Wednesday, 27 January 2010

Abstract, concrete nouns, common sense, truth and Richard Rorty

"Common sense" should not be too under-rated. The evolutionary development of our "common sense" has been happening now for reasonable estimates of 200,000 years. It happens as a consequence of us building mental models of the way the world is. The models that help us get on better tend (on average) to inhabit the minds of people who flourish into later generations. We could say our "common sense" has survived 200,000 years of experimental testing - not to be sneezed at.

This is not to say that "common sense" is good for everything. It is terribly bad for somethings. Imaginative thinking is able to take us right out beyond what we can discover if we constrain ourselves only to trial and error.

"Common sense" has a tendency to treat every noun as though it is a "thing". In other words anything that is either the subject or the object of a verb is misconstrued as being a thing. Where as in fact most nouns that have any kind of importance in our lives (eg. love, god, money, sex appeal, friendship, power, justice, integrity, yada, yada, yada) are not things. To use the grammatical, they are "abstract nouns" rather than "concrete nouns". Concrete nouns have physical existence. Abstract nouns do not. The grammar of the language we speak makes no distinction (or hardly any) between these two, even though they are in fact radically different. For example compare "Lynne is in a house" and "Lynne is in love".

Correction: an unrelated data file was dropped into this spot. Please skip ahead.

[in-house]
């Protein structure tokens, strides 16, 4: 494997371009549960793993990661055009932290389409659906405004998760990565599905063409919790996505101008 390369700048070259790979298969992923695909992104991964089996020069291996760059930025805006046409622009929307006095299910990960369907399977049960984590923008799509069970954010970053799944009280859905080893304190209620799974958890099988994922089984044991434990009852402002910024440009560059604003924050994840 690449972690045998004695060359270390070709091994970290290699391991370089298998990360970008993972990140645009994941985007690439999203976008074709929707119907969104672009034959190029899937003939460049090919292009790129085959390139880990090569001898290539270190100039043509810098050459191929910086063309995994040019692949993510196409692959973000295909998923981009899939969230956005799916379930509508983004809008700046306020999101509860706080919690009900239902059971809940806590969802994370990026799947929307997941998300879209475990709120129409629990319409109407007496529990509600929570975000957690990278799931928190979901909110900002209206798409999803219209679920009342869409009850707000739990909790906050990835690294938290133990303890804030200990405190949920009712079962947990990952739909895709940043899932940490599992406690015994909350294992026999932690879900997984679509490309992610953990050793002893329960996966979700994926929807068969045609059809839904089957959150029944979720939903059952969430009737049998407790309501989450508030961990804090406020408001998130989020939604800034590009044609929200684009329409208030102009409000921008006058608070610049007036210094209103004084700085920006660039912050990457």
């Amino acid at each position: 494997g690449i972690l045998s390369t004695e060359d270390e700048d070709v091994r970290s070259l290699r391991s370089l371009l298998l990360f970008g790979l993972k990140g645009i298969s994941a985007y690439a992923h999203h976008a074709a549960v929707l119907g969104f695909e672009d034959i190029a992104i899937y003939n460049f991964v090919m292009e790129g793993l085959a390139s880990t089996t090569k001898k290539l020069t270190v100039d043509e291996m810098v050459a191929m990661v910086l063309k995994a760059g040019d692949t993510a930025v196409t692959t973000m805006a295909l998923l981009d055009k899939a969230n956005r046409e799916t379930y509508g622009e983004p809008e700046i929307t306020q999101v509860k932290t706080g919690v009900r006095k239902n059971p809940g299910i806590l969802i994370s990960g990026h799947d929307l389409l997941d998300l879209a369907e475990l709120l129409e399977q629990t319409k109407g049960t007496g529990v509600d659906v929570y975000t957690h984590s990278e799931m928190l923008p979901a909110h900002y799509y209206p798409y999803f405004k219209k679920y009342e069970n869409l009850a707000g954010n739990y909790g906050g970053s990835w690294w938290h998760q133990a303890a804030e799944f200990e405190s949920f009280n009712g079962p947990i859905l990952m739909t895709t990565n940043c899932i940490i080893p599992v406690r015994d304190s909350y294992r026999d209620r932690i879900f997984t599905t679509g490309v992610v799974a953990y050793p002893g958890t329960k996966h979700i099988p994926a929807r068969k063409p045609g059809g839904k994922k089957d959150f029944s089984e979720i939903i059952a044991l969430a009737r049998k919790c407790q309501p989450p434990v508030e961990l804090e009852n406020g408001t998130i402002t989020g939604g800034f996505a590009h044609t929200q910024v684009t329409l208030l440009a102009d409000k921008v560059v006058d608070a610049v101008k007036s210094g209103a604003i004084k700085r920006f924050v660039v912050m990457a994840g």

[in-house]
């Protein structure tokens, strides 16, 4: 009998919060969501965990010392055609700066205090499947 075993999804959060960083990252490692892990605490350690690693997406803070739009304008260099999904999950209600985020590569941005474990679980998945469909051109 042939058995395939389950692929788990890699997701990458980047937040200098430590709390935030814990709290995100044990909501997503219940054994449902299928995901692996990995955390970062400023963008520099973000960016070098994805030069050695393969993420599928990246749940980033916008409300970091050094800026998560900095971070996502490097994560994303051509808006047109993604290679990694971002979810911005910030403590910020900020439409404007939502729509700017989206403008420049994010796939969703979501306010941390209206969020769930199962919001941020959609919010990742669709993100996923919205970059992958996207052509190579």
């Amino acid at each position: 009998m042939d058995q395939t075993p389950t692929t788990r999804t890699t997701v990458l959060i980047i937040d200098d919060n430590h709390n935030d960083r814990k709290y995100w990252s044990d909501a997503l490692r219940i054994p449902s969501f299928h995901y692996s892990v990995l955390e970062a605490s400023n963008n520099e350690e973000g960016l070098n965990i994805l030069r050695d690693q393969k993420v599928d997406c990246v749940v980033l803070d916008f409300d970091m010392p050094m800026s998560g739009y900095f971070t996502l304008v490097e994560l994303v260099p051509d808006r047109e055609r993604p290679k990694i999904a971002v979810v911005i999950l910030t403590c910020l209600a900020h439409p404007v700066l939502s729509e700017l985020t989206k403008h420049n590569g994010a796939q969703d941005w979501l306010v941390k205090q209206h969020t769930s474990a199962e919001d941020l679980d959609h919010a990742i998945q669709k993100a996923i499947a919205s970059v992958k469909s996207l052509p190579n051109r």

Or "Lynne is out of the country" and "Lynne is out of integrity".
Or "Andrew fell in love" and "Andrew fell in a hole".

So whereas you probably can be "immediately responsible" for the abstract nouns you are using, and giving meaning and life to, to be responsible for the concrete nouns we live with is very much a matter of a social agreement where each of us only gets 1 vote.

Here is what Richard Rorty has to say about this - or nearly about this.

"We need to make a distinction between the claim that the world is out there and the claim that the truth is out there. To say the world is out there, that it is not our creation, is to say, with common sense, that most things in space and time are the effects of causes which do not include human mental states. To say that truth is not out there is simply to say that where there are no sentences there is no truth, that sentences are elements of human languages, and that human languages are human creations."

"... the fact that Newton's vocabulary lets us predict the world more easily than Aristotle's does not mean that the world speaks Newtonian. The world does not speak. Only we do."

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